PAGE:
The noun genea/ is related to the verb gi/nomai (“come to be, become”), and fundamentally refers to someone/something which comes to be (born). Often it signifies a group of people who share the same line of birth (i.e. family, tribe, race), or a particular time/period when people are born and live. It is usually translated in English as “generation”, a word actually related to the Greek. As with genea/ itself, the English word “generation” has a similarly elastic meaning. In conventional idiom, when referring to a distinct period of time, a “generation” typically refers to a period of about 30-40 years, reflecting the principal lifetime of a parent in relation to their child—for example, a family with children, parents, and grandparents would be said to involve three different generations. Sometimes, however, it can denote a more extensive period of time.

If we examine the 40+ occurrences of genea/ in the New Testament, we note that all but 10 are found in the Gospels, and there primarily in sayings by Jesus. The Gospel evidence can be rather easily summarized:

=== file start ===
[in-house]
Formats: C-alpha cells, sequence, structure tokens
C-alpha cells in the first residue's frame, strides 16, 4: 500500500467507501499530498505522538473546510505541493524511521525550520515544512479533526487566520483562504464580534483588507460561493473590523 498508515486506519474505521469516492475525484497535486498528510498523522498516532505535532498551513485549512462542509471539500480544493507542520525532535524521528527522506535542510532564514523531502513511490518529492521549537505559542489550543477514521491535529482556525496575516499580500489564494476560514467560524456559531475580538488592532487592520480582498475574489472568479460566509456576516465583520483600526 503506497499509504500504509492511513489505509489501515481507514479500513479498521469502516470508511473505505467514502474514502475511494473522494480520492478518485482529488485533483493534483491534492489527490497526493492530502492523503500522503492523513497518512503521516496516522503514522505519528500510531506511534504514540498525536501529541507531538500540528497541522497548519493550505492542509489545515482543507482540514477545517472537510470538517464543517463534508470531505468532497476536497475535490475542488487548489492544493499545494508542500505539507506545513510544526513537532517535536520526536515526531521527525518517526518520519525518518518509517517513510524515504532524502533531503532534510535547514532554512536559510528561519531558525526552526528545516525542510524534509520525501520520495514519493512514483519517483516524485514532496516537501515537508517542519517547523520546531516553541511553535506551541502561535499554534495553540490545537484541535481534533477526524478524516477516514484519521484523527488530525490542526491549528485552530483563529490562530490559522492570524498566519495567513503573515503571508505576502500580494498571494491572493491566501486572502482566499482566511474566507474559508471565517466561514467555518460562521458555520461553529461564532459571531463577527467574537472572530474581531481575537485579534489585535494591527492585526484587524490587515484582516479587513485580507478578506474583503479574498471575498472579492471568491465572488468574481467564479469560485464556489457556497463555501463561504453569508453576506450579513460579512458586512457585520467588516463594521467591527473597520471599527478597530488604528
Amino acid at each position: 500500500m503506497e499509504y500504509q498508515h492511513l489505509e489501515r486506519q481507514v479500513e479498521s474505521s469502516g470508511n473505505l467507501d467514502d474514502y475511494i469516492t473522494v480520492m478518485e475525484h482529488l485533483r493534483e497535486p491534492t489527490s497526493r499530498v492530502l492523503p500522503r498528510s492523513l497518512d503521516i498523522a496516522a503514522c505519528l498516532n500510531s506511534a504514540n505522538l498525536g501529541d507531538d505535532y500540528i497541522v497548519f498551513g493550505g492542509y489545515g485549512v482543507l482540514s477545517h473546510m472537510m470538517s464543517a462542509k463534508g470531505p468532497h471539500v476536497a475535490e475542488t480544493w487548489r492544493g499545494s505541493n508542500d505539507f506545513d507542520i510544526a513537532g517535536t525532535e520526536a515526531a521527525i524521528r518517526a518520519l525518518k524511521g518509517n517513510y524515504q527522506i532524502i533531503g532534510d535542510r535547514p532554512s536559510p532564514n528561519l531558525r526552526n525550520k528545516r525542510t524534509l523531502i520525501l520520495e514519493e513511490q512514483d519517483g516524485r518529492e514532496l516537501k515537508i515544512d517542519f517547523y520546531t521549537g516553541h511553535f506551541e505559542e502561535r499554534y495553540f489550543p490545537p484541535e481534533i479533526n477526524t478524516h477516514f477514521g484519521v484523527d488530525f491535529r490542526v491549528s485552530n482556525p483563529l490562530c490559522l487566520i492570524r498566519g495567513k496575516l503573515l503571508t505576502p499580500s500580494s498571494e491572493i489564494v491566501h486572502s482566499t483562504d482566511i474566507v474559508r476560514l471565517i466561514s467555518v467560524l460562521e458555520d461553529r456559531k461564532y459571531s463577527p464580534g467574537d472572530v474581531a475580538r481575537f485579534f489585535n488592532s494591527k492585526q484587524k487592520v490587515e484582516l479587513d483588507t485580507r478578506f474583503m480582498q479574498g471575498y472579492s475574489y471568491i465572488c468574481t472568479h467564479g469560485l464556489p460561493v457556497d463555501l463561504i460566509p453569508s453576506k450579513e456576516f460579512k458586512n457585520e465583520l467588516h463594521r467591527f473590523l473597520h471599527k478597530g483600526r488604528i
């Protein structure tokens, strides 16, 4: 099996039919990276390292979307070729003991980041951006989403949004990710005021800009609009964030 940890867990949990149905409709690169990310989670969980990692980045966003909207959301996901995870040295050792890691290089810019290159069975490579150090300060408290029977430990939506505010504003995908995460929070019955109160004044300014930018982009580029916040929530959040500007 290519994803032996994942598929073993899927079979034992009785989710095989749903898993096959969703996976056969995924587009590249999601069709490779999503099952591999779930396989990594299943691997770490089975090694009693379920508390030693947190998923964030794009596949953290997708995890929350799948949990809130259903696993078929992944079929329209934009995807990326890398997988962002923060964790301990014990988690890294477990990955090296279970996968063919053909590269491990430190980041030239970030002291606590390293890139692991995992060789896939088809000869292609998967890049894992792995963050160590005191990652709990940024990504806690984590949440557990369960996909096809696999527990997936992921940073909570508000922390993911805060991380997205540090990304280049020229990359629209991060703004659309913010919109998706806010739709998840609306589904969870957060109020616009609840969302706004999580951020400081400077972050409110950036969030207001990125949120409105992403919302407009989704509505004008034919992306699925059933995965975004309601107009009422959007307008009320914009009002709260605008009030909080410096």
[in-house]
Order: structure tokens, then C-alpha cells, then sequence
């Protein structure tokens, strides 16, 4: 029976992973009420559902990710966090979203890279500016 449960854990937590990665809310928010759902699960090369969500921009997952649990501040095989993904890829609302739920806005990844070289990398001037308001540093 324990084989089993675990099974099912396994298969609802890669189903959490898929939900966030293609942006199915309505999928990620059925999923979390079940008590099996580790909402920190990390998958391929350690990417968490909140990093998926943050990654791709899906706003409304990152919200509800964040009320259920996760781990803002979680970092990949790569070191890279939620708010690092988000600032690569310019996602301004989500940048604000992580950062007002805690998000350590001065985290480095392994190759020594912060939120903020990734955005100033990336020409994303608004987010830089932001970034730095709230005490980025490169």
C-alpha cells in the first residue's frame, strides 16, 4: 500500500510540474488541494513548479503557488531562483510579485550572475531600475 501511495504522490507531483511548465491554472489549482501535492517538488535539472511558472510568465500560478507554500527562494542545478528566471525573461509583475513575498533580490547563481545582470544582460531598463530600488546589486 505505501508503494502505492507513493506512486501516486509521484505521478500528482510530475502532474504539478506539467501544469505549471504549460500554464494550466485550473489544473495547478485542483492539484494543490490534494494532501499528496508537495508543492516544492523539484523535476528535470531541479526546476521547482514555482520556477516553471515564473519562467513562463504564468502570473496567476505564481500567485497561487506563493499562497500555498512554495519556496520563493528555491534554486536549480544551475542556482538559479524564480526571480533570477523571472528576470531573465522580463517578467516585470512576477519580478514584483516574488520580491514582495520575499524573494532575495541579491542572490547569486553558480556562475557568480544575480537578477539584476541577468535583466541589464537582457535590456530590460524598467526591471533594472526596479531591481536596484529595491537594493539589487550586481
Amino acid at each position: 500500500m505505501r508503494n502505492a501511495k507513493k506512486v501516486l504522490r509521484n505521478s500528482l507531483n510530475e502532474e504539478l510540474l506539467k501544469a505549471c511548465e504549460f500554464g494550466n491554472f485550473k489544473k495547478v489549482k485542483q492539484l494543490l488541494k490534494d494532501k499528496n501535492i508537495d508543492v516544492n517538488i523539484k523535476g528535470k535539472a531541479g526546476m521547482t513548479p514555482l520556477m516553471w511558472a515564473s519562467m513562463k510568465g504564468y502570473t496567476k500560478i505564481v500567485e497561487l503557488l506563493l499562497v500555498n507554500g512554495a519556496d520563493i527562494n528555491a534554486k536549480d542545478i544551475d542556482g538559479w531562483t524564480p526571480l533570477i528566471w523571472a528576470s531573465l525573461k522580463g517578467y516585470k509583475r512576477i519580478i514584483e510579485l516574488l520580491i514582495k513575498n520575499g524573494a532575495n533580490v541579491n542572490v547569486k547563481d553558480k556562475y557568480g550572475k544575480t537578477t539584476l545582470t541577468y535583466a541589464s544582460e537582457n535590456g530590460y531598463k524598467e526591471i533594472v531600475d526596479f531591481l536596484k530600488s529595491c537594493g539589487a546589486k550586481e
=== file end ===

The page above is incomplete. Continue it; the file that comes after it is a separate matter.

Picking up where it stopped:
• In the Matthean genealogy (4 times in 1:17), genea/ appears to be used in the conventional sense outlined above, indicating a person’s lifetime up to the point when his/her child comes of age—i.e. a period of ~30-40 years. The same basic usage is found, more generally, in Luke 1:48, 50, as also in Acts 13:36
    • The majority of the occurrences in the sayings involve the expression “this genea/“, “this generation, as here in Mk 13:30 par—cf. Mk 8:12, 38; Matt 11:16; 12:41ff; Lk 11:29-32, 50-51, etc. In all these instances, Jesus would seem to be referring to the people whom he is addressing, i.e. the people alive currently, at the time of his ministry. Cf. also the similar usage in Mk 9:19 par; Matt 12:39; 16:4; Lk 16:8, as well as in Acts 2:40. It is worth noting the negative sense of the expression “this generation”; on this, cf. below.